Alanis Morissette’s album Jagged Little Pill still slaps to this day. Beyond being a pivotal entry in the rise of alt-rock in a post-grunge musical landscape, it’s littered with shout-along crescendos that beg you to belt. Furthermore, it’s tied together with an instantly recognizable feeling of youthful rage that transcends gender. One could only make an album this timeless if they were unapologetically themselves. You don’t have to squint to see that Alanis is authentically her own person, if for no other reason than she couldn’t imagine trying to be somebody else.
Picture this: a Canadian teenager went from being an 80s pop star — donning loud hair and acid-washed jeans — to being the voice of Gen Xers through loud yet reflective rock tunes. And she did it all without the explicit interference of record companies insisting they knew what was in her best interest. Go look at photos of Alanis in the early-to-mid-1990s. Her hair covers her face more often than it doesn’t. Her clothes look like whatever she happened to tug off a hanger that morning.
She looked like someone who would sing songs by an artist named Alanis Morissette into her hairbrush while getting ready for school.
Now here’s Jagged, the second entry in HBO’s new “Music Box” documentary series, giving high-profile artists/musical events the 30 for 30 treatment. Director Alison Klayman sits down with Alanis and a handful of her peers, former bandmates, and collaborators as they articulate her stratospheric rise in the industry as well as the making of her album, Jagged Little Pill. The 1995 opus has sold more than 33 million copies worldwide, making it the second best-selling album ever by a female artist (Shania Twain’s Come on Over with its whopping 12 singles remains number one).
After appearing on Star Search and the kids-centric sketch-comedy program You Can’t Do That on Television, Alanis found herself thrust into the world of writing, recording, and performing. Recounting it all is a lot for her. “I’m gonna need some help because I never talk about this s***,” she candidly confesses at one point. Throughout the documentary, however, she seems herself. She’s got that exuberant charisma you can’t fake with the right amount of self-deprecating deadpan that cuts through the glitz and allows her to retain her relatability.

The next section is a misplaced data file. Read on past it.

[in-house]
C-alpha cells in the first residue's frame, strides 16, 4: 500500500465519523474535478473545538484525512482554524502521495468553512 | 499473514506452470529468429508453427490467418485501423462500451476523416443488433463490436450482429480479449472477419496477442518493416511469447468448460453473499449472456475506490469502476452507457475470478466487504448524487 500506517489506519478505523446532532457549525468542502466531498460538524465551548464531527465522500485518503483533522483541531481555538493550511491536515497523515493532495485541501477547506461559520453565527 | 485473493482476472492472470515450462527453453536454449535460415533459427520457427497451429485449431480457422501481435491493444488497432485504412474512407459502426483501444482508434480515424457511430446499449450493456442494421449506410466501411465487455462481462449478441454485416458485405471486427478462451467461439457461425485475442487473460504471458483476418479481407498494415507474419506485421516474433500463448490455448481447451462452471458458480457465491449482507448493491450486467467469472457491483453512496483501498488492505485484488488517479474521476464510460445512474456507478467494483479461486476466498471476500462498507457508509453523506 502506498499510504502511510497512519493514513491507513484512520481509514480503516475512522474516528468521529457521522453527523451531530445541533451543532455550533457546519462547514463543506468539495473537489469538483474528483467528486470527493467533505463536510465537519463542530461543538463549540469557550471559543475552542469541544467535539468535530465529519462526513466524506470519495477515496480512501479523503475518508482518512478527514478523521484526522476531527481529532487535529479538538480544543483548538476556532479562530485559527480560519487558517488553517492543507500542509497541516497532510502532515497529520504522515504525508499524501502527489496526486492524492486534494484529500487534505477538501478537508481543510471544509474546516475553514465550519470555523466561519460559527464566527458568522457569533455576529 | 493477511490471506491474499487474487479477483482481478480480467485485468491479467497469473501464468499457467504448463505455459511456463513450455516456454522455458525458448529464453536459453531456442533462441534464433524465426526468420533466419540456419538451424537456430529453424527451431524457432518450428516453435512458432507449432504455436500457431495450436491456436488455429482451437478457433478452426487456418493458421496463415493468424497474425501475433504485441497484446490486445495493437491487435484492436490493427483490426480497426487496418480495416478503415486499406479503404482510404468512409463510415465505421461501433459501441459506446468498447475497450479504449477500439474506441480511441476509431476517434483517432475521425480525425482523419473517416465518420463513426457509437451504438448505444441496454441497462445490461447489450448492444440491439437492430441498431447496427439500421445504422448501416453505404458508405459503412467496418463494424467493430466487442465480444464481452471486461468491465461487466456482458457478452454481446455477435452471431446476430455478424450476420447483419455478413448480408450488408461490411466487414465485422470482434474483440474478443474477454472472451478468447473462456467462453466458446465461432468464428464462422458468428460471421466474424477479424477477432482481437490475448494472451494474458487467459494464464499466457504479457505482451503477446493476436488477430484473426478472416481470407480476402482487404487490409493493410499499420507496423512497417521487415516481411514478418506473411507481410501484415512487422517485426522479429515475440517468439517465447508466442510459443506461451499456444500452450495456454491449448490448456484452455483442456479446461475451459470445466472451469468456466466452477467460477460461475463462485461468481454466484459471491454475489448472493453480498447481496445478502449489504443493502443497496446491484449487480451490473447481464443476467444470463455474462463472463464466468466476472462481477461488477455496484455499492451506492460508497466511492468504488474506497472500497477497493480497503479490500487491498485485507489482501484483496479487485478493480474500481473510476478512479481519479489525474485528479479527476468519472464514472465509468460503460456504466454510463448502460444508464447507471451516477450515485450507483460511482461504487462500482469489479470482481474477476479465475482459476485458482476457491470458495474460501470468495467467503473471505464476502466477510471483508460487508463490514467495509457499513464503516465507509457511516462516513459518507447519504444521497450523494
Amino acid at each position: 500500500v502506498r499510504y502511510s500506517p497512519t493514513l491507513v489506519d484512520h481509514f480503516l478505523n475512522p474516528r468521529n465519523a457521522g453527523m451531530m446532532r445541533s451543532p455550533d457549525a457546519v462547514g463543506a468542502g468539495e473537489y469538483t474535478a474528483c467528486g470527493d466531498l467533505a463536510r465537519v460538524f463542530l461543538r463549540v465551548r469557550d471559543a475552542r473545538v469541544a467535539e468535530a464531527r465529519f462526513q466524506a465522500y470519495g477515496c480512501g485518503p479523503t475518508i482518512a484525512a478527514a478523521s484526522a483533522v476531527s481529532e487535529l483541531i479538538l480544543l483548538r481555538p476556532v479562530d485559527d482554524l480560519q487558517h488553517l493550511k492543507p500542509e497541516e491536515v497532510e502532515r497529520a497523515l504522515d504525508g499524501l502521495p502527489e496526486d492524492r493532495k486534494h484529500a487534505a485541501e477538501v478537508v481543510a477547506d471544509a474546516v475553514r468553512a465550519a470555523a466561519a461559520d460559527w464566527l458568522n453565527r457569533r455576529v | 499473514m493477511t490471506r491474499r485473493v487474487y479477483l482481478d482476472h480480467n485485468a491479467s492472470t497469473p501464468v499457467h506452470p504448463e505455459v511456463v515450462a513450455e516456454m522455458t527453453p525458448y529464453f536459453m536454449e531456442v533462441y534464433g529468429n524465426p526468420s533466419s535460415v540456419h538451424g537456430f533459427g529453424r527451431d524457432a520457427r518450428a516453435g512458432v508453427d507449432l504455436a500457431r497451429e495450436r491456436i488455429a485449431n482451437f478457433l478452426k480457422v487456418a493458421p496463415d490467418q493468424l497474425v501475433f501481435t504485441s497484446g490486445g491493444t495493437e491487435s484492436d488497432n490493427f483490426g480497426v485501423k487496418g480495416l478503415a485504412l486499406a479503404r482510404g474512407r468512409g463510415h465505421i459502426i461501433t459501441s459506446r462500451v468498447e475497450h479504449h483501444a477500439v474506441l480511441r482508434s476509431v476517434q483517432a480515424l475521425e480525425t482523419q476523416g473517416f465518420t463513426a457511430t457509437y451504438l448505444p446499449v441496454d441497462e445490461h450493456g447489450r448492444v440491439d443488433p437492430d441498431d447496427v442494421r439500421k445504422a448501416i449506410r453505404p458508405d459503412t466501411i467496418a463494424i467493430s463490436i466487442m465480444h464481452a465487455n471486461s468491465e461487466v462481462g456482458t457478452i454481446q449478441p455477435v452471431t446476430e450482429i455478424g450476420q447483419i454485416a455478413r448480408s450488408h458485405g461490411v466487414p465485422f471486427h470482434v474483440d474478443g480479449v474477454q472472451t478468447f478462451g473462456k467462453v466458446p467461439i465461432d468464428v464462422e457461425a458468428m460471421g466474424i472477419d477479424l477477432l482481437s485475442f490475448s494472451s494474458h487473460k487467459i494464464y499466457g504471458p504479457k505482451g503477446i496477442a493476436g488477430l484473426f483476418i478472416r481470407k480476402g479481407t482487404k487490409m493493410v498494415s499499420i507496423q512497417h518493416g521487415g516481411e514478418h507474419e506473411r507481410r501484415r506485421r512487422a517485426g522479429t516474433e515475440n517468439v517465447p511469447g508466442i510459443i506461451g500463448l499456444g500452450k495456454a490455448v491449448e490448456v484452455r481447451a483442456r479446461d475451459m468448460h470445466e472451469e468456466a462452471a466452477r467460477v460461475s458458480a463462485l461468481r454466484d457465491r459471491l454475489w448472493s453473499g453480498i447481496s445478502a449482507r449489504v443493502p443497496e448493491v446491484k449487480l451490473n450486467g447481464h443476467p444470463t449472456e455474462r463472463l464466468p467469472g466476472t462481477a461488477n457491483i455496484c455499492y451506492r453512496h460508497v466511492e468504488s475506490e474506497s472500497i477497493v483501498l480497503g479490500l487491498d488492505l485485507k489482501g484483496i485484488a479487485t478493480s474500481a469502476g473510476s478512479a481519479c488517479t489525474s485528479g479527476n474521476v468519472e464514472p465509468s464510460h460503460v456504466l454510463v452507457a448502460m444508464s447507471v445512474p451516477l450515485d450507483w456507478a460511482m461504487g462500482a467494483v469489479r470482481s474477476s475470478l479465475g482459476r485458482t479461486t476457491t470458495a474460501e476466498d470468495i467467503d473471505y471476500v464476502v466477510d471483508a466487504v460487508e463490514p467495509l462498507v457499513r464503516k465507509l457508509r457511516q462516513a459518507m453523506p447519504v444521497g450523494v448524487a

Jagged Little Pill co-writer/producer Glen Ballard is offered the most screentime second to Alanis. Both him and Guy Oseary — the former executive at Madonna’s Maverick Records label, opine about how they knew Alanis’ third album was going to be a monstrous success. After her cutthroat, rage-filled anthem “You Oughta Know” hit the airwaves of the massively influential Los Angeles radio station KROQ, the studio’s phone-lines lit up with callers demanding more before the song’s premiere had even concluded. Then came the reassuring counterpart “Hand in My Pocket,” which featured Alanis’ confidently bragging about the contradictions in her personality that made her appear more human.